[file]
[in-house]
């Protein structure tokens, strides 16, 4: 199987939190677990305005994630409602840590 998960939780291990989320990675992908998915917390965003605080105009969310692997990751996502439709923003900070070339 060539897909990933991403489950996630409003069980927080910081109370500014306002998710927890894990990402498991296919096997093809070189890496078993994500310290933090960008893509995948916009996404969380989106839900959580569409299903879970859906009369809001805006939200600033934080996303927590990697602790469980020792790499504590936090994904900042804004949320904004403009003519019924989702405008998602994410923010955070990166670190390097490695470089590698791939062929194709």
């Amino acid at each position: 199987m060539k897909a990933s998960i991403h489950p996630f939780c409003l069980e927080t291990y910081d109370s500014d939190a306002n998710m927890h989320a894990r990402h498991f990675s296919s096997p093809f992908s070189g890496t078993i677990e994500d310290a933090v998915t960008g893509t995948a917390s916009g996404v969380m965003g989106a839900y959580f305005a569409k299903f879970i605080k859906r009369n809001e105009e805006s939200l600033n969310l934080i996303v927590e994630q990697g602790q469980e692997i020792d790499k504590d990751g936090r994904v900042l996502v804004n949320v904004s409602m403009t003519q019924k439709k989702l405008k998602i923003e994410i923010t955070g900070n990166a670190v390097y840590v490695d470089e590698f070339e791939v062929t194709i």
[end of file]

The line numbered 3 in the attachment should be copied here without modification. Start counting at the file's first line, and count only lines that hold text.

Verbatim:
């Amino acid at each position: 199987m060539k897909a990933s998960i991403h489950p996630f939780c409003l069980e927080t291990y910081d109370s500014d939190a306002n998710m927890h989320a894990r990402h498991f990675s296919s096997p093809f992908s070189g890496t078993i677990e994500d310290a933090v998915t960008g893509t995948a917390s916009g996404v969380m965003g989106a839900y959580f305005a569409k299903f879970i605080k859906r009369n809001e105009e805006s939200l600033n969310l934080i996303v927590e994630q990697g602790q469980e692997i020792d790499k504590d990751g936090r994904v900042l996502v804004n949320v904004s409602m403009t003519q019924k439709k989702l405008k998602i923003e994410i923010t955070g900070n990166a670190v390097y840590v490695d470089e590698f070339e791939v062929t194709i």